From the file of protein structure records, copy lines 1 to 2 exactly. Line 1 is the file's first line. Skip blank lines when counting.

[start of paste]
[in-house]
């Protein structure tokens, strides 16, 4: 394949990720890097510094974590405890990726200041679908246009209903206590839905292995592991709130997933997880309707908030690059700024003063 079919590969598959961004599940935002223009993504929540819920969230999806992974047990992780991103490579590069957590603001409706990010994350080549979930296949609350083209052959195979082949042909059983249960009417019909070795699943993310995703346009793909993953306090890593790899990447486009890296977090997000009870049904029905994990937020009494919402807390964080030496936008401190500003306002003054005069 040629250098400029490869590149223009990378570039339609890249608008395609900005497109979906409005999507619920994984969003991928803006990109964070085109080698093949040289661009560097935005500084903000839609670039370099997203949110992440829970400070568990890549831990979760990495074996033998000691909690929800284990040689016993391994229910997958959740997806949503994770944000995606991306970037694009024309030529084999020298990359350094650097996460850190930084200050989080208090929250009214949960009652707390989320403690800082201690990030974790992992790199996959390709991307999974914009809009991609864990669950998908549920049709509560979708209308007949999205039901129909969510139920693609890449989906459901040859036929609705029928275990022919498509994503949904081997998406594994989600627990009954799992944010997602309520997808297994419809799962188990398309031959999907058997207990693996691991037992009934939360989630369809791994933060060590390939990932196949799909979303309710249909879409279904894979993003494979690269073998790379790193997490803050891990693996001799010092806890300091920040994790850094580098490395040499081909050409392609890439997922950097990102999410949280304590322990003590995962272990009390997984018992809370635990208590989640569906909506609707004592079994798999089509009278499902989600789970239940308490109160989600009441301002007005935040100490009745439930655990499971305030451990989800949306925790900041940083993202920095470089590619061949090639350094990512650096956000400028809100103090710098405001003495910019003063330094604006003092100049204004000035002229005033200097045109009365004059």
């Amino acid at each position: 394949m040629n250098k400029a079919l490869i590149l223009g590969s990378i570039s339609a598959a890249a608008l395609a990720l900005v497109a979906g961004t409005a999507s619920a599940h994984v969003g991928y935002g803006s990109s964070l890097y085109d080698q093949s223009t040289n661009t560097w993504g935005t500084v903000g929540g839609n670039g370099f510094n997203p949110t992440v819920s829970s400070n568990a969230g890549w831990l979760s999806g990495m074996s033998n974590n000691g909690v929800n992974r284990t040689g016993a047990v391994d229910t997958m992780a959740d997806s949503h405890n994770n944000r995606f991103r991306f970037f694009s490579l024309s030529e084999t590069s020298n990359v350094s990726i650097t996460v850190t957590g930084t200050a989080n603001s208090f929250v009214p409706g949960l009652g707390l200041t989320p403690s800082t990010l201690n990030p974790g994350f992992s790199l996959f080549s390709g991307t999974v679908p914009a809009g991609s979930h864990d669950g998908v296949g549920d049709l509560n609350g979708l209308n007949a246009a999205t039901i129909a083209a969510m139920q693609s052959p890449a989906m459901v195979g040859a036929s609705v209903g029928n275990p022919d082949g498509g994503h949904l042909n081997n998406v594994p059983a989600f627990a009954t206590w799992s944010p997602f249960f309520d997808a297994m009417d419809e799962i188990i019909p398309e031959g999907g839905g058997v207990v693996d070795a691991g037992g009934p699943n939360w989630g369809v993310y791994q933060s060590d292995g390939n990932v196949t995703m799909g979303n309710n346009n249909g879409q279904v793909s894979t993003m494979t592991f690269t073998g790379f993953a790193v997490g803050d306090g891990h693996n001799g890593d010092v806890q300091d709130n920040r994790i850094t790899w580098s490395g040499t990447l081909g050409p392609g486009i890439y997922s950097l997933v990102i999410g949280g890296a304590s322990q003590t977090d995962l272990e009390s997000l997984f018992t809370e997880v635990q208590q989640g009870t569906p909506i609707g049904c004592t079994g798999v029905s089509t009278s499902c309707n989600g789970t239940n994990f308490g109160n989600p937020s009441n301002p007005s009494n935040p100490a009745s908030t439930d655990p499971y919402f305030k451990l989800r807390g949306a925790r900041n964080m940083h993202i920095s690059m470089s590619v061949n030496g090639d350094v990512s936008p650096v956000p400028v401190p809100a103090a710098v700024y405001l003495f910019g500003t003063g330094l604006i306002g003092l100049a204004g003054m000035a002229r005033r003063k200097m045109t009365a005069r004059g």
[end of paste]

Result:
[in-house]
């Protein structure tokens, strides 16, 4: 394949990720890097510094974590405890990726200041679908246009209903206590839905292995592991709130997933997880309707908030690059700024003063 079919590969598959961004599940935002223009993504929540819920969230999806992974047990992780991103490579590069957590603001409706990010994350080549979930296949609350083209052959195979082949042909059983249960009417019909070795699943993310995703346009793909993953306090890593790899990447486009890296977090997000009870049904029905994990937020009494919402807390964080030496936008401190500003306002003054005069 040629250098400029490869590149223009990378570039339609890249608008395609900005497109979906409005999507619920994984969003991928803006990109964070085109080698093949040289661009560097935005500084903000839609670039370099997203949110992440829970400070568990890549831990979760990495074996033998000691909690929800284990040689016993391994229910997958959740997806949503994770944000995606991306970037694009024309030529084999020298990359350094650097996460850190930084200050989080208090929250009214949960009652707390989320403690800082201690990030974790992992790199996959390709991307999974914009809009991609864990669950998908549920049709509560979708209308007949999205039901129909969510139920693609890449989906459901040859036929609705029928275990022919498509994503949904081997998406594994989600627990009954799992944010997602309520997808297994419809799962188990398309031959999907058997207990693996691991037992009934939360989630369809791994933060060590390939990932196949799909979303309710249909879409279904894979993003494979690269073998790379790193997490803050891990693996001799010092806890300091920040994790850094580098490395040499081909050409392609890439997922950097990102999410949280304590322990003590995962272990009390997984018992809370635990208590989640569906909506609707004592079994798999089509009278499902989600789970239940308490109160989600009441301002007005935040100490009745439930655990499971305030451990989800949306925790900041940083993202920095470089590619061949090639350094990512650096956000400028809100103090710098405001003495910019003063330094604006003092100049204004000035002229005033200097045109009365004059």